A district court in Mathura has permitted the Revenue Department to inspect the Shahi Idgah mosque complex in a new petition challenging the ownership of the 13.77 acre land on which the Idgah is built, bringing the Sri Krishna Janmabhoomi-Shahi Idgah Masjid dispute back into the spotlight.
Sonika Verma, a senior civil judge, has ordered the Amin (a representative of the revenue department), to “inspect” the property and submit a “report along with a map” by January 20, the next hearing date.
The instruction was given in response to a complaint made by the Hindu Sena against the Intezamia Committee, which oversees the Idgah, in the name of the god Bal Krishna. In court documents, the Hindu Sena’s founder Vishnu Gupta is listed as the deity’s next of kin.
The Sri Krishna Janmabhoomi Sthal, where Lord Krishna is thought to have been born, is just opposite to the Idgah.
The Kashi Vishwanath-Gyanvapi case was currently in court in Varanasi when the Mathura development took place.
The Varanasi district court appointed Advocate Commissioner Ajay Kumar Mishra to conduct a Gyanvapi site assessment on April 8 of this year. In addition to submitting a report, he was told to “produce videography of the activity.” The Supreme Court had delegated the case to a senior judge despite declining to halt the survey’s directive. The district court further mandated that the Archeological Survey of India “track as to whether any Hindu temple ever existed before the in question mosque was built, overlaid, or added upon at the disputed site.” The Allahabad High Court is hearing a case challenging that order.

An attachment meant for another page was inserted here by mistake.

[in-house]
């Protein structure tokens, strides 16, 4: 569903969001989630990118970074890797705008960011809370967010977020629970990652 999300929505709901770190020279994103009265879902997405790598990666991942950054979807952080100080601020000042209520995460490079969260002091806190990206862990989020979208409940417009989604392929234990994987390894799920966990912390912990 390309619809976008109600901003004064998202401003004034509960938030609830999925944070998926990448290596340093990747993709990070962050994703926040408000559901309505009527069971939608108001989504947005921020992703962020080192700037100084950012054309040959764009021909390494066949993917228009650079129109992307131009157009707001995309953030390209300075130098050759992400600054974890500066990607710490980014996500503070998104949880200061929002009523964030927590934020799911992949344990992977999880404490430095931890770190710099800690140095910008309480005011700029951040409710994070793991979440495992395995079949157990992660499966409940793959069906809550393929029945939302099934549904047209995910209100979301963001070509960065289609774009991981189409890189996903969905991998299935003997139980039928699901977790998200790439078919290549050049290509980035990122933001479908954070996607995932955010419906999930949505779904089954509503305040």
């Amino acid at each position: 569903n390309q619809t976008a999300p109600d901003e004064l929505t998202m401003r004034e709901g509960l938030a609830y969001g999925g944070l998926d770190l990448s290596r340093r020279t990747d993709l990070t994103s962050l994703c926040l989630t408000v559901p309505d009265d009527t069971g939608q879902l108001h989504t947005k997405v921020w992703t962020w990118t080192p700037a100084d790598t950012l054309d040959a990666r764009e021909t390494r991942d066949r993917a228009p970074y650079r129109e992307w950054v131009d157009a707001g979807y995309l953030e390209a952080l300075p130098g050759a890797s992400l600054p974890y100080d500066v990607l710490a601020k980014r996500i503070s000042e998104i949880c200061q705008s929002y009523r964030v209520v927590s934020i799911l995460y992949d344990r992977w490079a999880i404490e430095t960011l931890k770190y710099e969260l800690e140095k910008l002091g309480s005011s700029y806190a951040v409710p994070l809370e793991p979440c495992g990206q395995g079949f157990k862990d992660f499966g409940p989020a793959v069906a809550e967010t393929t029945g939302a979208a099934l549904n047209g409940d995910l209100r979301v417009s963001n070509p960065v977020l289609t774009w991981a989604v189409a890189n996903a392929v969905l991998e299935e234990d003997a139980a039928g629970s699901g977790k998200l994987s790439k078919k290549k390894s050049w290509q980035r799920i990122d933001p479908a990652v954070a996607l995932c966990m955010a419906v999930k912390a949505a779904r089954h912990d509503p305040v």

District Judge Rajeev Bharti in Mathura granted a petition by the Shri Krishna Janmabhoomi Trust and other private parties seeking ownership of the property on which the Shahi Idgah Mosque is constructed. Judge Bharti effectively referred the civil lawsuit to a lower court for a trial by accepting that plea.
1991 law & discussion
All places of worship, with the exception of the one in Ayodhya, must keep its original characteristics, according to the Places of Worship Act of 1991, which was passed during the heyday of the Ram temple campaign. But by permitting surveys in Varanasi and now Mathura, the courts have opened the door for a review of the Act itself, which is also being challenged.
The court will have to make a decision regarding the legality of a 1968 “compromise agreement” between the Trust Masjid Idgah and Shri Krishna Janmasthan Seva Sansthan, the temple management authority, which is a registered society under the law, in which the temple authority gave the Idgah the disputed portion of land.
Advocate Ranjana Agnihotri and six other people initially brought a claim on the god’s behalf before a civil judge in 2021. Since none of the petitioners were from Mathura and so could have a legitimate stake in the matter, the civil judge dismissed the argument, ruling that it could not be maintained. Judge Bharti accepted the petition when there was an appeal of the ruling.
Different petitioners have submitted at least 12 cases to the Mathura courts. The prayer for the mosque to be removed from the 13.77-acre complex, which it shares with the Katra Keshav Dev Temple, runs across all of the petitions.